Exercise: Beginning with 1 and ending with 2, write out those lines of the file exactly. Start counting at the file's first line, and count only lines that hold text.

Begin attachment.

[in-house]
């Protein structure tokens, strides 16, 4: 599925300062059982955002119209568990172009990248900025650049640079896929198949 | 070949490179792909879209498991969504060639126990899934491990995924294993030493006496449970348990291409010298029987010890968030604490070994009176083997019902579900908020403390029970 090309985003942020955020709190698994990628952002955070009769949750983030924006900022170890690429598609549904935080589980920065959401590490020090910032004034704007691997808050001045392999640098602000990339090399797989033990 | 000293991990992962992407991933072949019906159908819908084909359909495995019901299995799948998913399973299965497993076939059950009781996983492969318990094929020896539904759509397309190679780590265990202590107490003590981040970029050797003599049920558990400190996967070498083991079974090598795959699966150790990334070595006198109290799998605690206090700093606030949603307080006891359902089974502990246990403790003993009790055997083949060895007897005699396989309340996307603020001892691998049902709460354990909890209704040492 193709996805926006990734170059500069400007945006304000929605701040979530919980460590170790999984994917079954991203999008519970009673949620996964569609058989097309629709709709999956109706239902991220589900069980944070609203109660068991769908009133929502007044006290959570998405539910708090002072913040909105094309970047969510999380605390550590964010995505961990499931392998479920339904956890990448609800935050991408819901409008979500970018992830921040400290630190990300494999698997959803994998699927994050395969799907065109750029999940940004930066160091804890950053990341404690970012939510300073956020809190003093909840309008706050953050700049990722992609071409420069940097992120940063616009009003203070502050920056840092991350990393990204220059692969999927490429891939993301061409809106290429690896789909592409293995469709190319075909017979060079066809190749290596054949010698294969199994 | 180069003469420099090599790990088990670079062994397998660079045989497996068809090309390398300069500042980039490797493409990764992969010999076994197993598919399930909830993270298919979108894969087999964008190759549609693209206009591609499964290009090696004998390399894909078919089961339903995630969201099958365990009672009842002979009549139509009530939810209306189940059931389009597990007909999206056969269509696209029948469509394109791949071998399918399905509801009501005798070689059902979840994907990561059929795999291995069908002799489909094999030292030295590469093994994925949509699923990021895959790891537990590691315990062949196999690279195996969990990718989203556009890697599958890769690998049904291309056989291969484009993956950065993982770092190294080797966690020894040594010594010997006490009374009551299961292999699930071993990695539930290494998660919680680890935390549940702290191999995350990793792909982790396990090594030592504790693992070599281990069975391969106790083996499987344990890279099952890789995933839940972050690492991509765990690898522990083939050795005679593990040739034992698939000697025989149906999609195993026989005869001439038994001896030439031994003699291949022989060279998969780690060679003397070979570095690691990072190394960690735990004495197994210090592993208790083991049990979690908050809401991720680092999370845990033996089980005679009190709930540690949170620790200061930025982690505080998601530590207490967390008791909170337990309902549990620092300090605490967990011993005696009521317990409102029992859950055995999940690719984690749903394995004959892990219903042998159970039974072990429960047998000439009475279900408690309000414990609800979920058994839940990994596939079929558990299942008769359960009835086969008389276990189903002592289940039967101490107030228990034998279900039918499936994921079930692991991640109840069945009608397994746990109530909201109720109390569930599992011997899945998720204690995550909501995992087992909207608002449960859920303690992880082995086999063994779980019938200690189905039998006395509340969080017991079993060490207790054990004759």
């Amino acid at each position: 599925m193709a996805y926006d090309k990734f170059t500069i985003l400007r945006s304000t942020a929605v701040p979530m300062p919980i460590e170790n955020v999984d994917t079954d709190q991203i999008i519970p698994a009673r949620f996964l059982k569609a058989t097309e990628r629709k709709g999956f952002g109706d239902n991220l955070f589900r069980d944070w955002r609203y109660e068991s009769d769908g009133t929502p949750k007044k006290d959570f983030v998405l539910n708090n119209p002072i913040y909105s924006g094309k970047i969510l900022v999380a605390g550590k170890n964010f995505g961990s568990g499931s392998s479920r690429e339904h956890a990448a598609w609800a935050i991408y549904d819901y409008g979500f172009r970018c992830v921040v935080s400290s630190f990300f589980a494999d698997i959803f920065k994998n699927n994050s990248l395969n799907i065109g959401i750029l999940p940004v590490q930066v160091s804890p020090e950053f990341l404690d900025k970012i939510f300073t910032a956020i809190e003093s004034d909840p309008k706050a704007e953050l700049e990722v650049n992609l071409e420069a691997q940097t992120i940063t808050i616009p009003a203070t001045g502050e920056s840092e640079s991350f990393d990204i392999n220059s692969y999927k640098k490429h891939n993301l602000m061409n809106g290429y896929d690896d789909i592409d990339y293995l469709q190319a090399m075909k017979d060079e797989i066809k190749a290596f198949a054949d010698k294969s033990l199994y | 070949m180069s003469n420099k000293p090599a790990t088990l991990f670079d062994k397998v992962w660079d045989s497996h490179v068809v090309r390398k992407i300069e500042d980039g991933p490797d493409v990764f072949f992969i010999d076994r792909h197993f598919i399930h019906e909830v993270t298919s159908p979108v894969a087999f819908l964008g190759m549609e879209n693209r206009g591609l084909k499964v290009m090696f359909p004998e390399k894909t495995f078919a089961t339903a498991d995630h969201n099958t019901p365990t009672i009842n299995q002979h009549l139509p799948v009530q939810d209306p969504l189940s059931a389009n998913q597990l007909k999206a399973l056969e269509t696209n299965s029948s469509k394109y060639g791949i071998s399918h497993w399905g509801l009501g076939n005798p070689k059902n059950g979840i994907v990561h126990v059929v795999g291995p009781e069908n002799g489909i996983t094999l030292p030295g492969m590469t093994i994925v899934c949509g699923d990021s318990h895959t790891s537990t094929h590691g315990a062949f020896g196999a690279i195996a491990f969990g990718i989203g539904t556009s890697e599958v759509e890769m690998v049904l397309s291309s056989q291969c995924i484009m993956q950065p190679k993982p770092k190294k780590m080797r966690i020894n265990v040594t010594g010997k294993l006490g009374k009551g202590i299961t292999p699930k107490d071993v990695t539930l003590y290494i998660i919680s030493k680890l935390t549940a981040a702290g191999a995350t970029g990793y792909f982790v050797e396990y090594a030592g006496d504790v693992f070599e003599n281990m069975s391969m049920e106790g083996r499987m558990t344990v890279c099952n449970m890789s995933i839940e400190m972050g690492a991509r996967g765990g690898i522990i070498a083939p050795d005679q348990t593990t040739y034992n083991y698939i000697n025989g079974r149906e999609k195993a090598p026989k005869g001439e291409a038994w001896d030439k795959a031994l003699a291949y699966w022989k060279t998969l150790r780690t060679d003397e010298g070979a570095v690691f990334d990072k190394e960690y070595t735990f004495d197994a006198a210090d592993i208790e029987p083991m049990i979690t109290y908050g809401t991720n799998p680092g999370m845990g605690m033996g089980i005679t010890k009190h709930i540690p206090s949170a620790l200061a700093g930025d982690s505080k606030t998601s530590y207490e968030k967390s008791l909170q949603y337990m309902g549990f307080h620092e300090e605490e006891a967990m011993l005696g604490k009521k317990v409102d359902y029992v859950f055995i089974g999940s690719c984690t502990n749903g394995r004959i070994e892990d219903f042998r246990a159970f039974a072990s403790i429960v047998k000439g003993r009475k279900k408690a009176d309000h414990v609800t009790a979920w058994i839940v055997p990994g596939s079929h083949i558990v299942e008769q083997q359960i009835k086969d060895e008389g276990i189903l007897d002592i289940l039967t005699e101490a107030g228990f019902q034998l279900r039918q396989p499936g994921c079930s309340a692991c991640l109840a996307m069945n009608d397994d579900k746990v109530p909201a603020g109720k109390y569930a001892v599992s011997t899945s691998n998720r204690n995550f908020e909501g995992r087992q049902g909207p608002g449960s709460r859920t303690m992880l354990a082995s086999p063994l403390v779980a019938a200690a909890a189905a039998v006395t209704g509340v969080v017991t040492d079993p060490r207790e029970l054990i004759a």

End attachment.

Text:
[in-house]
């Protein structure tokens, strides 16, 4: 599925300062059982955002119209568990172009990248900025650049640079896929198949 | 070949490179792909879209498991969504060639126990899934491990995924294993030493006496449970348990291409010298029987010890968030604490070994009176083997019902579900908020403390029970 090309985003942020955020709190698994990628952002955070009769949750983030924006900022170890690429598609549904935080589980920065959401590490020090910032004034704007691997808050001045392999640098602000990339090399797989033990 | 000293991990992962992407991933072949019906159908819908084909359909495995019901299995799948998913399973299965497993076939059950009781996983492969318990094929020896539904759509397309190679780590265990202590107490003590981040970029050797003599049920558990400190996967070498083991079974090598795959699966150790990334070595006198109290799998605690206090700093606030949603307080006891359902089974502990246990403790003993009790055997083949060895007897005699396989309340996307603020001892691998049902709460354990909890209704040492 193709996805926006990734170059500069400007945006304000929605701040979530919980460590170790999984994917079954991203999008519970009673949620996964569609058989097309629709709709999956109706239902991220589900069980944070609203109660068991769908009133929502007044006290959570998405539910708090002072913040909105094309970047969510999380605390550590964010995505961990499931392998479920339904956890990448609800935050991408819901409008979500970018992830921040400290630190990300494999698997959803994998699927994050395969799907065109750029999940940004930066160091804890950053990341404690970012939510300073956020809190003093909840309008706050953050700049990722992609071409420069940097992120940063616009009003203070502050920056840092991350990393990204220059692969999927490429891939993301061409809106290429690896789909592409293995469709190319075909017979060079066809190749290596054949010698294969199994 | 180069003469420099090599790990088990670079062994397998660079045989497996068809090309390398300069500042980039490797493409990764992969010999076994197993598919399930909830993270298919979108894969087999964008190759549609693209206009591609499964290009090696004998390399894909078919089961339903995630969201099958365990009672009842002979009549139509009530939810209306189940059931389009597990007909999206056969269509696209029948469509394109791949071998399918399905509801009501005798070689059902979840994907990561059929795999291995069908002799489909094999030292030295590469093994994925949509699923990021895959790891537990590691315990062949196999690279195996969990990718989203556009890697599958890769690998049904291309056989291969484009993956950065993982770092190294080797966690020894040594010594010997006490009374009551299961292999699930071993990695539930290494998660919680680890935390549940702290191999995350990793792909982790396990090594030592504790693992070599281990069975391969106790083996499987344990890279099952890789995933839940972050690492991509765990690898522990083939050795005679593990040739034992698939000697025989149906999609195993026989005869001439038994001896030439031994003699291949022989060279998969780690060679003397070979570095690691990072190394960690735990004495197994210090592993208790083991049990979690908050809401991720680092999370845990033996089980005679009190709930540690949170620790200061930025982690505080998601530590207490967390008791909170337990309902549990620092300090605490967990011993005696009521317990409102029992859950055995999940690719984690749903394995004959892990219903042998159970039974072990429960047998000439009475279900408690309000414990609800979920058994839940990994596939079929558990299942008769359960009835086969008389276990189903002592289940039967101490107030228990034998279900039918499936994921079930692991991640109840069945009608397994746990109530909201109720109390569930599992011997899945998720204690995550909501995992087992909207608002449960859920303690992880082995086999063994779980019938200690189905039998006395509340969080017991079993060490207790054990004759």